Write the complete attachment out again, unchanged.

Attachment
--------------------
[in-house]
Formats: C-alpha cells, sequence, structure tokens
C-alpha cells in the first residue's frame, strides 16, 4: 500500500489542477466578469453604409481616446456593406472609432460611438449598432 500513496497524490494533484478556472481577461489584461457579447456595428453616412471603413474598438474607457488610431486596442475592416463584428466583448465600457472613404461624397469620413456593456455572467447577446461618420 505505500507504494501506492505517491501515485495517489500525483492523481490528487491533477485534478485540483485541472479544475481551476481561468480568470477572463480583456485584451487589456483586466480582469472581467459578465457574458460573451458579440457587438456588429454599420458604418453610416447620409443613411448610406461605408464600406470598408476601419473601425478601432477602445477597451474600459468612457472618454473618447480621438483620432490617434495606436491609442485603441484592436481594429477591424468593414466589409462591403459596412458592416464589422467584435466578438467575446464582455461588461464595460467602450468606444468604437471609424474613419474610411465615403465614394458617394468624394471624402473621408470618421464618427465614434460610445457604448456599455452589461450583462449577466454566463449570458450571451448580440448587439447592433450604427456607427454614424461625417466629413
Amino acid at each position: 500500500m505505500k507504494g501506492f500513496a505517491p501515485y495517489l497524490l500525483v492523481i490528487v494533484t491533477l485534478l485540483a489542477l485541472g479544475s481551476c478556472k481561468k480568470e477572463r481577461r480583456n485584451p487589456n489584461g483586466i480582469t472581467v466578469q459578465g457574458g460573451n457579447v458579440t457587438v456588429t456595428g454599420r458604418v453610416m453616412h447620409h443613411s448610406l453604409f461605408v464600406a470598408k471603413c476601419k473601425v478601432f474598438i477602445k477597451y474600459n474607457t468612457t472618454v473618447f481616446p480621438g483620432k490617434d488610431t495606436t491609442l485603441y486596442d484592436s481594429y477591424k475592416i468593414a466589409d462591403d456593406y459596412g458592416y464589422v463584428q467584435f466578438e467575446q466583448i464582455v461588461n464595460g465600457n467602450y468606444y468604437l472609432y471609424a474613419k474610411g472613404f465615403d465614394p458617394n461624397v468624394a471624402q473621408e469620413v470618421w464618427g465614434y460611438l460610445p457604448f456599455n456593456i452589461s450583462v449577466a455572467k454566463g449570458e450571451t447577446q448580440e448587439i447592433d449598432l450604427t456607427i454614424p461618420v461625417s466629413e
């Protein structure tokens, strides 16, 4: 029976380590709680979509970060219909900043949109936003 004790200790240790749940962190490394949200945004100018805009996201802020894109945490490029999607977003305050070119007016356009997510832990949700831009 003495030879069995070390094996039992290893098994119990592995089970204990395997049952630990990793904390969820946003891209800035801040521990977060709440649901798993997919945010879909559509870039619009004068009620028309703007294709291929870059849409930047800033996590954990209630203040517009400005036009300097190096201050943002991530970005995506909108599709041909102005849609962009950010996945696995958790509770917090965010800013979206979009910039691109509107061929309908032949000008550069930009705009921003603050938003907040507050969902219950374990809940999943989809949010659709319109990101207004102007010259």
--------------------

[in-house]
Formats: C-alpha cells, sequence, structure tokens
C-alpha cells in the first residue's frame, strides 16, 4: 500500500489542477466578469453604409481616446456593406472609432460611438449598432 500513496497524490494533484478556472481577461489584461457579447456595428453616412471603413474598438474607457488610431486596442475592416463584428466583448465600457472613404461624397469620413456593456455572467447577446461618420 505505500507504494501506492505517491501515485495517489500525483492523481490528487491533477485534478485540483485541472479544475481551476481561468480568470477572463480583456485584451487589456483586466480582469472581467459578465457574458460573451458579440457587438456588429454599420458604418453610416447620409443613411448610406461605408464600406470598408476601419473601425478601432477602445477597451474600459468612457472618454473618447480621438483620432490617434495606436491609442485603441484592436481594429477591424468593414466589409462591403459596412458592416464589422467584435466578438467575446464582455461588461464595460467602450468606444468604437471609424474613419474610411465615403465614394458617394468624394471624402473621408470618421464618427465614434460610445457604448456599455452589461450583462449577466454566463449570458450571451448580440448587439447592433450604427456607427454614424461625417466629413
Amino acid at each position: 500500500m505505500k507504494g501506492f500513496a505517491p501515485y495517489l497524490l500525483v492523481i490528487v494533484t491533477l485534478l485540483a489542477l485541472g479544475s481551476c478556472k481561468k480568470e477572463r481577461r480583456n485584451p487589456n489584461g483586466i480582469t472581467v466578469q459578465g457574458g460573451n457579447v458579440t457587438v456588429t456595428g454599420r458604418v453610416m453616412h447620409h443613411s448610406l453604409f461605408v464600406a470598408k471603413c476601419k473601425v478601432f474598438i477602445k477597451y474600459n474607457t468612457t472618454v473618447f481616446p480621438g483620432k490617434d488610431t495606436t491609442l485603441y486596442d484592436s481594429y477591424k475592416i468593414a466589409d462591403d456593406y459596412g458592416y464589422v463584428q467584435f466578438e467575446q466583448i464582455v461588461n464595460g465600457n467602450y468606444y468604437l472609432y471609424a474613419k474610411g472613404f465615403d465614394p458617394n461624397v468624394a471624402q473621408e469620413v470618421w464618427g465614434y460611438l460610445p457604448f456599455n456593456i452589461s450583462v449577466a455572467k454566463g449570458e450571451t447577446q448580440e448587439i447592433d449598432l450604427t456607427i454614424p461618420v461625417s466629413e
């Protein structure tokens, strides 16, 4: 029976380590709680979509970060219909900043949109936003 004790200790240790749940962190490394949200945004100018805009996201802020894109945490490029999607977003305050070119007016356009997510832990949700831009 003495030879069995070390094996039992290893098994119990592995089970204990395997049952630990990793904390969820946003891209800035801040521990977060709440649901798993997919945010879909559509870039619009004068009620028309703007294709291929870059849409930047800033996590954990209630203040517009400005036009300097190096201050943002991530970005995506909108599709041909102005849609962009950010996945696995958790509770917090965010800013979206979009910039691109509107061929309908032949000008550069930009705009921003603050938003907040507050969902219950374990809940999943989809949010659709319109990101207004102007010259």